Each to-go packet and cup of hot chocolate had a sticker on it, with a question that related to MUST’s theme of celebration. Although the event was free, each student or faculty member that wanted a cup of hot chocolate, had to answer the question on his or her cup or packet. “The cups that we’re handing out have different meaningful questions like ‘What aspects of society should be more celebrated?’ or ‘What is something that you celebrated as a child, but don’t anymore?’ These are the ideas and things we want students to be discussing for the upcoming holiday season,” said Murphy.

Lisangi Fernandez, a senior, was asked, “What is one way we can celebrate more often?” She responded, “By just getting together.”

Though “National Hot Chocolate Day” was one of the coldest days of the winter thus far, it did not deter members of MUST from handing out free hot chocolate and encouraging conversation on campus. Michael Qualiano, member of MUST, said at first he didn’t know how to feel about the cold, but the substantial turnout had proved that the event was worthwhile.

Throughout the day, there were times where MUST ran out of hot chocolate, due to increased volume in-between classes. Shannen Wilson of the MUST club said, “I think that dealing with some shortages of hot chocolate and staying positive, is part of what our group is trying to promote on campus. Even if there are times where all we are doing is giving away our packets, we will still get our message across to the students.”

MUST took an unorthodox approach to advertise this event, by choosing not to advertise at all. While most groups on campus place an extensive importance of advertising through posters, word of mouth and social media, MUST has a very unique stance on advertising for events. “We didn’t advertise because it’s more fun if it’s a surprise. If you had to plan on being there, it wouldn’t be the same,” said Benett.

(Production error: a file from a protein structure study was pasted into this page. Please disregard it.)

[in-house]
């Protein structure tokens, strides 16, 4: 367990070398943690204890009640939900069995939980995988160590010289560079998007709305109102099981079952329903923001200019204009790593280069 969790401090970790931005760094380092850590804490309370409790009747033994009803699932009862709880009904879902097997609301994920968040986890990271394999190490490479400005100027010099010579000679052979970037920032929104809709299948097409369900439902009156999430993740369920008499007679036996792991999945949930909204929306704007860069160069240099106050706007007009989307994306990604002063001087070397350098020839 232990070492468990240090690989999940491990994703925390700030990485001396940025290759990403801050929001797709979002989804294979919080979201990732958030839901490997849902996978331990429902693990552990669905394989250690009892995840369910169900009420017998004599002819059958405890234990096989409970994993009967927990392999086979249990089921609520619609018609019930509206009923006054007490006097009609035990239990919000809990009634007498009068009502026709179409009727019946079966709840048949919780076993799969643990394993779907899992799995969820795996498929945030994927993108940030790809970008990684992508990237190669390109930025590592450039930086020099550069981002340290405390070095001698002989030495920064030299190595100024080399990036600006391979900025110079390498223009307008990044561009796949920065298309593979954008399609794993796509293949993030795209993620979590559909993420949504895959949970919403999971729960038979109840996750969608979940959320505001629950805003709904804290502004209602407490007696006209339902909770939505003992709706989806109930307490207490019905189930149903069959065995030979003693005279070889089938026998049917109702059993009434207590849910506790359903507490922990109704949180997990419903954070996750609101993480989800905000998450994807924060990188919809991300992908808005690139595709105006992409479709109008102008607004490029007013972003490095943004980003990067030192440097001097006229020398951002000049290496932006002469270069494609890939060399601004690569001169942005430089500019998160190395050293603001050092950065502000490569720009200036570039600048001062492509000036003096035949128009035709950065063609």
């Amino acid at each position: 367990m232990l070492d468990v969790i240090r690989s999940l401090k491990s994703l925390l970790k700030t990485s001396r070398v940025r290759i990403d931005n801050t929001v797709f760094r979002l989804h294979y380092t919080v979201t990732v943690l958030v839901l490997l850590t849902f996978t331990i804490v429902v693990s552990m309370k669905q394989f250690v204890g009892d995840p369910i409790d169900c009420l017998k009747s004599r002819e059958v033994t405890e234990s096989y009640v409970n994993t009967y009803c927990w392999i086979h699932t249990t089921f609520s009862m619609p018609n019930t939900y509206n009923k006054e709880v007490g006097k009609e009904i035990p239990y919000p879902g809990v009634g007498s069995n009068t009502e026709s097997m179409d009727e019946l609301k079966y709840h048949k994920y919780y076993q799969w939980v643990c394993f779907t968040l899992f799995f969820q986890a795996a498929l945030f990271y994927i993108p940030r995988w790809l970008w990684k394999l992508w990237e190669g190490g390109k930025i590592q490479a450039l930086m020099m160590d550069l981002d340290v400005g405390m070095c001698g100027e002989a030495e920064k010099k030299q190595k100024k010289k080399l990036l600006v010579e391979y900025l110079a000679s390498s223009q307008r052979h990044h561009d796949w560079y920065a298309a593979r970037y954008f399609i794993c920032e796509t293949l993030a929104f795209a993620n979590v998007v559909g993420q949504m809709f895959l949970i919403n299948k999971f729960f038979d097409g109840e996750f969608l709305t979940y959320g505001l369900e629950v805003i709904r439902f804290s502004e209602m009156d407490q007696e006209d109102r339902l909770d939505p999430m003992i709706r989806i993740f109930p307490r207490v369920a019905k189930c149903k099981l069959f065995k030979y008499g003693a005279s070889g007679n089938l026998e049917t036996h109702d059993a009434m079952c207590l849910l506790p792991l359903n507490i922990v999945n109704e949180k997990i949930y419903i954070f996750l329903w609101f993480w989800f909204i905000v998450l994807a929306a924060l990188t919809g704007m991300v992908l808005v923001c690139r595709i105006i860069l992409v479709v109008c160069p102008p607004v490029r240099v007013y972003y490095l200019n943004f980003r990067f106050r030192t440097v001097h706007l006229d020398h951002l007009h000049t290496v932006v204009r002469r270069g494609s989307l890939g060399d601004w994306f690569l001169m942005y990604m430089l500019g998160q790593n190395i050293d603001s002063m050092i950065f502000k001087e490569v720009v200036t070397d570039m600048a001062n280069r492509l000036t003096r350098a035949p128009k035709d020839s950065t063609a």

Looking forward to next month, MUST has already been brainstorming new themes and ideas for their next event when we return to campus after our break. According to Bennett, MUST will be trying to capture the ideas associated with setting new goals in 2014, and capitalizing on the new semester. Whatever the club does decide, it will be fun for the MUST and the students and faculty.

Michelle Grushko, member of MUST, summed up the event and dealing with the cold quite jubilantly by saying, “Whether the weather is cold, or whether the weather is hot, we’ll be together, whatever the weather, whether we like it our not.”

Drake – Nothing Was the Same – Album Review

PHOTO TAKEN by Taylor Copp

PHOTO TAKEN by Taylor Copp

On September 24th, a month before his 27th birthday, Aubrey “Drake” Graham released his junior album titled Nothing Was the Same. This album had a distinct down-tempo and soft feel in comparison to his previous albums and mixtapes. Although the tempo is much different in respects to his previous works, the message seems constant. Nothing Was the Same seems to include all of the elements Drake possesses that make us love him and that has made his successful, so it makes sense the formula hasn’t changed. Drake is still someone who is still known for his sensitive records, while being able to hop the fence and still have those “traditional” boastful rap records. Nothing Was the Same seems to be a game of chess between arrogance and sensitivity, and with both sides making great moves it’s hard to choose a winner.

Outright and most obvious, Drake’s overall skill of rapping has taken great leaps and bounds from his first mixtape, Room For Improvement. It seems as if he has found his direction and established a direction in which he wants his work to go. His clarity  of vision is apparent within his overall tone of delivery; which he uses a mature approach, relying on directness of storytelling, rather than relying heavily on expletives to orchestrate his point.